Under the U.S. Copyright Act of 1971, this is a fully copyrighted and protected work by law. Copyright is owned by and all rights are reserved to Nathanael Miller. No part may be reproduced in whole or part without my written permission. Facebook and Twitter links to this story may be shared; but the work itself and all characters are my intellectual property and may not be shared or reproduced except with written permission. All characters and events are fictitious.
The Norfolk Murderer
(A Short Navy Murder Mystery)
by Nathanael Miller
Isaac took a moment to do a quick-change act in his car before heading into the NCIS offices. Located near Gate 3 on Naval Station Norfolk, the NCIS offices occupied a two-story, nondescript building with a very 1970s glass front.
Shepherd shucked his uniform and emerged into the warm September air wearing jeans, a yellow T-shirt, sneakers, and an old brown corduroy sport jacket, the ever-present small necklace of an owl around his neck. He locked Sarah Jane (he had named his blue SUV after a popular character from the British sci-fi hit Doctor Who) and headed into the building.
He was met in the lobby by Carla Tenbold, one of Gray’s fellow agents. Tenbold was a stout woman who’s matronly appearance gave her a tactical advantage: she looked nothing like what most people thought an NCIS agent would look. Until getting to know her, most people assumed she was a typical middle-aged mother.
“Isaac,” She said, with just a hint of former coolness. Like her fellow agent Shey Cremer, she had always resented Shepherd’s amateur involvement in law enforcement, even if he did have a double degree from Florida State University in history and criminology. However, the past few months of rapid, one-after-the-other cases has caused her to revise her thinking a bit and develop a grudging respect for him.
“Carla,” Shepherd said. “I thought Charlotte was going to meet me?” Charlotte Webb was chief of the Norfolk field office.
“She’s on the phone with Adm. Jones,” Tenbold said. “Come on, Abe is upstairs waiting.”
Tenbold signed him in at the desk (the receptionist sat behind thick, bullet-proof glass), handed him a visitor badge, and escorted him to through the door into NCIS.
A short elevator ride ended on the second floor and Tenbold led him to the conference room.
“Veronica!” Shepherd was startled.
“Sparky!” NCIS Special Agent Veronica Bale, a tall, elegant black woman who’s hair nowdays was braided and done in an elegant knot with gold thread highlights, smiled as she called Shepherd by his decades-old flight deck nicknamne. She rose and came around the table to hug him.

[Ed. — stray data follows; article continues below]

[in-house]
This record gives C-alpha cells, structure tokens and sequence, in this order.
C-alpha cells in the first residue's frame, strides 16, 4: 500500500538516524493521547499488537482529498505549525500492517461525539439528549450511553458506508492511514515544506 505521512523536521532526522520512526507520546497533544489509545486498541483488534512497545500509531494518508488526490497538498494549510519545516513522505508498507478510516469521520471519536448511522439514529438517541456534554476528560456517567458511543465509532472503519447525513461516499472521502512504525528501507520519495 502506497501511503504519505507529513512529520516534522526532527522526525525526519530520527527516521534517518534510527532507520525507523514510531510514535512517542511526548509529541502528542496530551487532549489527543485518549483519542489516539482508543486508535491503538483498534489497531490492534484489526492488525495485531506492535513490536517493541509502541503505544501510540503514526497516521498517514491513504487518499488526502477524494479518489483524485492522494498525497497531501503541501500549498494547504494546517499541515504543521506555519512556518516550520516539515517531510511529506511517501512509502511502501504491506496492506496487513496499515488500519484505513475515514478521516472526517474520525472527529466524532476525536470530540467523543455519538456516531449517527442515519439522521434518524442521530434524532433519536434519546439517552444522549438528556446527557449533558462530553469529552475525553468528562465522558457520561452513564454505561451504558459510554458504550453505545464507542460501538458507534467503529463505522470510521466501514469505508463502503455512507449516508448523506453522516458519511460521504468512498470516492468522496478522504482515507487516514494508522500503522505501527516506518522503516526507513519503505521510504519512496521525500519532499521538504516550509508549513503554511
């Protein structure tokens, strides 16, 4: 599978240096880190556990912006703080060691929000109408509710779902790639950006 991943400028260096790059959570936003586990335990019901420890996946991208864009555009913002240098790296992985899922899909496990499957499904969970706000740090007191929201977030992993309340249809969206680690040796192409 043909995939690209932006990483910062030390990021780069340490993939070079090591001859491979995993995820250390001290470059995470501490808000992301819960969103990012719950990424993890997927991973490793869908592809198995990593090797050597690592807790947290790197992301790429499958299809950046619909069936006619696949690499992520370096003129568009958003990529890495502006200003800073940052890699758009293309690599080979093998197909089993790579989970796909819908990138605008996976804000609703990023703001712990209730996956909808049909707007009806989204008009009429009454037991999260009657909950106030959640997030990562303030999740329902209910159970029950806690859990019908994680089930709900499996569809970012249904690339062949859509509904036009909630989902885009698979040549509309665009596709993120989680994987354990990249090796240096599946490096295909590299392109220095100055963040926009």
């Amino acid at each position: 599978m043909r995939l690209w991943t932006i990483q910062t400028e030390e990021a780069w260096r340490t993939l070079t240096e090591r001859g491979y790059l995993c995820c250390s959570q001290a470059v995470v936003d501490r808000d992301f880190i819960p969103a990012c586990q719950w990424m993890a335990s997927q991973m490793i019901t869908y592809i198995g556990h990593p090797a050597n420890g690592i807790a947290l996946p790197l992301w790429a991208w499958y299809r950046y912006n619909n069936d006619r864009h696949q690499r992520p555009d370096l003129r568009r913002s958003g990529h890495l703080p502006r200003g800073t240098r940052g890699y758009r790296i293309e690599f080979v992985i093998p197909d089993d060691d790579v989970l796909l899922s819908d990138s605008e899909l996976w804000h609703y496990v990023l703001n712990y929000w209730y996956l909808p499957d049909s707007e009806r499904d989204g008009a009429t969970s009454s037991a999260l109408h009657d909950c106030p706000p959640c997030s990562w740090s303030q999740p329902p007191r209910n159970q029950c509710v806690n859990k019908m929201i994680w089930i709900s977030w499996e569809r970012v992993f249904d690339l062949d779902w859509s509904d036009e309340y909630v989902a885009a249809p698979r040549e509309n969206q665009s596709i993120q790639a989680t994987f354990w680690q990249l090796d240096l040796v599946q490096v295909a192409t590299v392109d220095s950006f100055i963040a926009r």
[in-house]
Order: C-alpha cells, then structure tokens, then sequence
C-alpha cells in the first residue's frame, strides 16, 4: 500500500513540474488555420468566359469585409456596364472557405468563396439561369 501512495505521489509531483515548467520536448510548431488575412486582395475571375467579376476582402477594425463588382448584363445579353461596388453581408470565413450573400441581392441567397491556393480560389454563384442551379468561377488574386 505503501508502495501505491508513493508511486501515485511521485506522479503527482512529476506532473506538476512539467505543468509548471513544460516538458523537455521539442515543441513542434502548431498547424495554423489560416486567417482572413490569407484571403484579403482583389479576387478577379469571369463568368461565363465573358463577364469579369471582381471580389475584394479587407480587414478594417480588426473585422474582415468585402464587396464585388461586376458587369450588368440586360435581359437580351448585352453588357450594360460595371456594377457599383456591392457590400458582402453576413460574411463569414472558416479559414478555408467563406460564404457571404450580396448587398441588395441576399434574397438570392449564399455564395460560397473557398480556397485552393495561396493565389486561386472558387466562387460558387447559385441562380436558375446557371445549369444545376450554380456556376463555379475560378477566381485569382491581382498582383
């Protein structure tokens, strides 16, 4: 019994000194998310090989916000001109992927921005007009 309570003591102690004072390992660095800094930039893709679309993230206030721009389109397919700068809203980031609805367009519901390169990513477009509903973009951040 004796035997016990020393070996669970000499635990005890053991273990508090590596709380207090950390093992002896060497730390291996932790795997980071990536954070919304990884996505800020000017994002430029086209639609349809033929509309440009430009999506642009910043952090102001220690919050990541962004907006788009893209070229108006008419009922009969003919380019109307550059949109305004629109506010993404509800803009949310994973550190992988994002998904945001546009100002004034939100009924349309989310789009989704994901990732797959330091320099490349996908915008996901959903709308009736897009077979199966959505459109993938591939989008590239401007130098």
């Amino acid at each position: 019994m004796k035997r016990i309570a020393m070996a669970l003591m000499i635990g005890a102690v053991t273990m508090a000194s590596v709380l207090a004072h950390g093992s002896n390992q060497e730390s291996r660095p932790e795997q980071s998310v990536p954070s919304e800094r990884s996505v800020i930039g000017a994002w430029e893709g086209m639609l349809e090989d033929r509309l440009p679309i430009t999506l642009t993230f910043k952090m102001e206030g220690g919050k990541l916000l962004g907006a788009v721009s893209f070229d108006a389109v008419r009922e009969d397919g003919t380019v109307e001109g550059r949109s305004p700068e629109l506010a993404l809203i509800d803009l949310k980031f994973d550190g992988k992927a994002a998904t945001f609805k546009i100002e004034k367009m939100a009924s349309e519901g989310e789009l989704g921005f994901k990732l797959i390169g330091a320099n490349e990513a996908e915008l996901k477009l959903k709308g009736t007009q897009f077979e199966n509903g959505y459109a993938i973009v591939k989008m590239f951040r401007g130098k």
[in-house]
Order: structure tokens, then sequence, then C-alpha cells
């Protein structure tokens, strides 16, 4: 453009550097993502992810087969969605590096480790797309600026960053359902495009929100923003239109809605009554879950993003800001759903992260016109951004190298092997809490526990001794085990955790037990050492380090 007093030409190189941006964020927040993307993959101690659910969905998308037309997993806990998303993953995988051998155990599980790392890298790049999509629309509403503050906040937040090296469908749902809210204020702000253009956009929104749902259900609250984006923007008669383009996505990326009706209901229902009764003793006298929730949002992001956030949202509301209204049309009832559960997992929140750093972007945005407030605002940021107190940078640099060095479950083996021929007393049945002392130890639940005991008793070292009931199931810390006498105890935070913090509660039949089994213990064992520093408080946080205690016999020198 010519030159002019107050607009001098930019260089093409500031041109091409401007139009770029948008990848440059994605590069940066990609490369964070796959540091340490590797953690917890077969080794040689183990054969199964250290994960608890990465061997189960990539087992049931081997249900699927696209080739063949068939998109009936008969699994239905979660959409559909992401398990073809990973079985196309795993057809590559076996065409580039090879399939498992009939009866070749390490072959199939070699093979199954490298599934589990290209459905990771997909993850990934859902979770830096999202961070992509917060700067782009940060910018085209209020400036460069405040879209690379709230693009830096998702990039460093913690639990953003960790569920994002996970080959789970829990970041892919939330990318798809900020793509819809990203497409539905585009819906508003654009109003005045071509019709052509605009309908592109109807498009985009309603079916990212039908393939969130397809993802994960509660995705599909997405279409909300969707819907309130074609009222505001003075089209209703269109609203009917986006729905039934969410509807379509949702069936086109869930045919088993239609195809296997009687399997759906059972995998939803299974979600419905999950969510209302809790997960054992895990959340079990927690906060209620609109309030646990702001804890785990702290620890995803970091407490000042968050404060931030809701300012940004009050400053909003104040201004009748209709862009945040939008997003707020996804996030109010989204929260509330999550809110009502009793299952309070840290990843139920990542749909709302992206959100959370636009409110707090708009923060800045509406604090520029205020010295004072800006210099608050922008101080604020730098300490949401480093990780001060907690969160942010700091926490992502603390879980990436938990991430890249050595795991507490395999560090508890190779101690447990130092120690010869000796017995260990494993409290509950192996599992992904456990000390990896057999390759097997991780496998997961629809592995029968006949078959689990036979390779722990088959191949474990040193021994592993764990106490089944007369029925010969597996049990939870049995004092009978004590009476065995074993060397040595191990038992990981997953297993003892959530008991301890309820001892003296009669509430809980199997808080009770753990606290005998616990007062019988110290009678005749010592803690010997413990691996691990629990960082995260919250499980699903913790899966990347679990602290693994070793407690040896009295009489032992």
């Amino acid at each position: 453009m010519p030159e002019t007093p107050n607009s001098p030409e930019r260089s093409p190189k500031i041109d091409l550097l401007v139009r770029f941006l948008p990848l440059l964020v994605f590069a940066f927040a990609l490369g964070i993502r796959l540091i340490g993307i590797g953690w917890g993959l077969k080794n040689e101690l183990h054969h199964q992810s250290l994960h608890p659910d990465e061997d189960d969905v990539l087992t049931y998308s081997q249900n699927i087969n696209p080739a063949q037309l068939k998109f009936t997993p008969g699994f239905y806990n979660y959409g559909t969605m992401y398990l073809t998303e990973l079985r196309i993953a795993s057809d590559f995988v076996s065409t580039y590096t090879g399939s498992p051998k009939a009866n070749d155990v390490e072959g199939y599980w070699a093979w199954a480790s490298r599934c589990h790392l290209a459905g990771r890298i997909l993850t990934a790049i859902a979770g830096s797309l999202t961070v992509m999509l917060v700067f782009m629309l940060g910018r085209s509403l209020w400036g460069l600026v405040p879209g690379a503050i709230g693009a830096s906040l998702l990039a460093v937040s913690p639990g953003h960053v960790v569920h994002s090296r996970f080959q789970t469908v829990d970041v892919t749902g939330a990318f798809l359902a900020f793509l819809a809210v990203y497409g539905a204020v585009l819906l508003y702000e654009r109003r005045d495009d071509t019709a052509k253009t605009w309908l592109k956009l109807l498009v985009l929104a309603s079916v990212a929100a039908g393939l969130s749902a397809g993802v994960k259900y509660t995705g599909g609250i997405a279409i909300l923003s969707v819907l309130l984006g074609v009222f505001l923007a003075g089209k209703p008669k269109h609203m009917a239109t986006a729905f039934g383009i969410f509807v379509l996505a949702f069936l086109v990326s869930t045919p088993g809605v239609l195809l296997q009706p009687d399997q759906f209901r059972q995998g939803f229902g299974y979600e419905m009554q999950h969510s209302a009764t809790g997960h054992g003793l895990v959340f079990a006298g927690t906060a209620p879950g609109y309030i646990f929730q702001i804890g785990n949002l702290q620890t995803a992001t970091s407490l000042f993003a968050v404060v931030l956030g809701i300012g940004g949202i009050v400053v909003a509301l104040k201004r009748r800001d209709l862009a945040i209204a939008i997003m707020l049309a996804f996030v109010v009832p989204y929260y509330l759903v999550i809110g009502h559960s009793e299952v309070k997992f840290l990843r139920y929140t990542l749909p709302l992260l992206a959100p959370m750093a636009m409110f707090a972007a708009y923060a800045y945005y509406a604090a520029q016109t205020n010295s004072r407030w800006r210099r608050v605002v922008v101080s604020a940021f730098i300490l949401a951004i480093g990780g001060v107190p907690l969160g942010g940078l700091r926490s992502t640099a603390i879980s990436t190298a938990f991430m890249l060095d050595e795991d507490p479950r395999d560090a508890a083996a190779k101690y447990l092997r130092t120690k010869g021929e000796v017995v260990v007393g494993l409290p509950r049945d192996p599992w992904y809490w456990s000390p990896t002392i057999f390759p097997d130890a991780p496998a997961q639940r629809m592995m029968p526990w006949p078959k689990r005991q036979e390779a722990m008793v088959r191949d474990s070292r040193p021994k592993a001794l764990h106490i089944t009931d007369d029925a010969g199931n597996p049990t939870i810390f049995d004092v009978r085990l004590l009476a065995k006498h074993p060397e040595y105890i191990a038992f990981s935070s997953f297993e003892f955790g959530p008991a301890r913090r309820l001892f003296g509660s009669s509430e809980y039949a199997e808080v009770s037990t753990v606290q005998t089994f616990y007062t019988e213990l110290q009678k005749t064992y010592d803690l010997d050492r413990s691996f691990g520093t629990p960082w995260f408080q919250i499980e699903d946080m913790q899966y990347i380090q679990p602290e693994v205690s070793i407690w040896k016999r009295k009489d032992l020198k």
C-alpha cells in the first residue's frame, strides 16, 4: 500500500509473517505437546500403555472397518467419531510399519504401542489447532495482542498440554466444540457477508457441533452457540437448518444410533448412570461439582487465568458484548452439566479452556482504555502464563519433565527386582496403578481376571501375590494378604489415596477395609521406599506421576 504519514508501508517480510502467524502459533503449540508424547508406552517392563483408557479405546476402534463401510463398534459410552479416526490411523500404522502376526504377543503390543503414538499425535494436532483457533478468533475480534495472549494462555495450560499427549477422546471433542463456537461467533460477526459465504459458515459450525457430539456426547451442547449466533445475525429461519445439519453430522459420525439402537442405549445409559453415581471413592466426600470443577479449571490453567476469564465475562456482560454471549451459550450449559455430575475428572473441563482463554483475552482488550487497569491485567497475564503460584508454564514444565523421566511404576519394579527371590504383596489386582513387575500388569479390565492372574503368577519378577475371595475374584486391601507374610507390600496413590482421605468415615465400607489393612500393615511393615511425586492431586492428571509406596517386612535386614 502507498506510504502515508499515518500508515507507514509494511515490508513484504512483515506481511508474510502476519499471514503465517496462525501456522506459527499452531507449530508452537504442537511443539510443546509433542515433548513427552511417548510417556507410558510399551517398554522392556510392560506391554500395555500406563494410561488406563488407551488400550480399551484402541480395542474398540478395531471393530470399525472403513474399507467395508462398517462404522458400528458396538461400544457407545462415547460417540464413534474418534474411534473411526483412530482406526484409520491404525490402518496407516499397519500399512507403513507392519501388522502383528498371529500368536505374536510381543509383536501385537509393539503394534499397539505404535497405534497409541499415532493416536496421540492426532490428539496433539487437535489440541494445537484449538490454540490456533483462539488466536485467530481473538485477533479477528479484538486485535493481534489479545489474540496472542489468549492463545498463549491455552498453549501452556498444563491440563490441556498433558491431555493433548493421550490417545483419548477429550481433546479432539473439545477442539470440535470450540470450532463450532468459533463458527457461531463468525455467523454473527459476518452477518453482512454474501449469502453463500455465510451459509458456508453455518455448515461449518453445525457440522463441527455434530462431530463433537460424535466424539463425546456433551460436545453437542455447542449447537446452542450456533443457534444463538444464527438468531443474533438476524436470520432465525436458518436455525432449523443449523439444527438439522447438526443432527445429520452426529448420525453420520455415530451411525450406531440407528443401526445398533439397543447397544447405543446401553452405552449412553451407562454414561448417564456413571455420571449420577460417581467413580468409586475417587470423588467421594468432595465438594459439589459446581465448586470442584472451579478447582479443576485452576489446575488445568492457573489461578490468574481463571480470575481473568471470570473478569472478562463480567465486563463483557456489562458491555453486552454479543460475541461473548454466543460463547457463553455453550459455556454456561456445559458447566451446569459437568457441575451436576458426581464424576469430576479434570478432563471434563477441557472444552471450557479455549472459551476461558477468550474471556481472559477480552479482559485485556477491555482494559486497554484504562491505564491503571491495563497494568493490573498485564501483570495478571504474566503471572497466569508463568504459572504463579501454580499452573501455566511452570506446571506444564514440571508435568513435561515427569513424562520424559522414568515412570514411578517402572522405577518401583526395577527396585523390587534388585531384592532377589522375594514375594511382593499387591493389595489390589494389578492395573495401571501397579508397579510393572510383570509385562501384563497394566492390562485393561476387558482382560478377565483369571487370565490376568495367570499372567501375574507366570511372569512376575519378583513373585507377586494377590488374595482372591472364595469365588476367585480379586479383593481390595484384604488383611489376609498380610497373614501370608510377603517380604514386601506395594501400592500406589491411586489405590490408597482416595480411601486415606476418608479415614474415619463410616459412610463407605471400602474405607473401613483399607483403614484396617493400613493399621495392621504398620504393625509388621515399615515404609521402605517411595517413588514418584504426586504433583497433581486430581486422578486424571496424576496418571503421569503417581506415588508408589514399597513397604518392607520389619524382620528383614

“I know I sent you a note two years ago, but it’s good to say it in person—congrutulations on making chief!” She said. “And on retiring soon!”
“Thanks!” He smiled. Abraham Gray had been his unwitting partner throughout most of his career, but Veronica Bale had intersected his life several times as well, and the two developed a warm friendship over the years. “What are you doing here?”
“Came down from Washington to help out,” Bale said. “Abe asked for an extra set of hands.”
Gray, who had been reading something, looked up when he heard his name. “Isaac. Nice outfit. Who’re you supposed to be? Doctor Who?”
Shepherd laughed, “No. But I did use this coat as part of my costume as the Eleventh Doctor last Halloween; that’s probably what you’re thinking.”
“Coffee, Isaac?” Tenbold asked as she poured herself a up.
“Thank you,” He nodded.
“Shey is running down the RLS lead,” Tenbold said. “That’s a great detail to have, but it’s not easy to track someone like Grey who’s lying about, well, everything, to their employer.” She handed Shepherd a cup and he started adding cream (about one cow’s worth) and a bit of sugar. “But he’s got an idea so he’s running that down.”
“What idea?” Shepherd asked.
“Well, the whole point of this operations is to track and pinpoint Grey without being able to. Now, based on our RLS research—which admittedly includes what you told Abe about your own case—we know he has to take his meds twice a day every day. Yes, he can skip a day now and then like you do, but that’s not much,” Tenbold explained as she and Shepherd sat down. “All the meds used to treat RLS are prescription, so they have to be tracked. Grey’s not in a position to get them himself; we’ve got people looking at security camera footage from all the pharmacies in the Tidewater area, but no one even remotely matching his descriptions come up.”
“So we’re looking for someone to be getting them for him, but that means that someone has to have RLS too. I seriously doubt Grey could get a doctor in this area to sign off on a prescription for him under a fake name. Odds are, if he’s getting help or sharing meds, it’d be with someone close.”
“Someone also at Sulfide Services,” Shepherd said.
“Exactly,” Tenbold said. “Shey is heading a team that’s looking into all RLS cases tracked in this area through prescription medication. He’s already been able to narrow down about six Sulfide employees with RLS; the next step is to see if any of their med usage patterns have changed. This kind of arrangement can’t last long, but it in the short term it could help Grey get the meds to keep his condition under control.”
“What if all six are helping him?” Shepherd asked.
“Say what?” Tenbold looked at him. Gray and Bale also looked at him in surprise.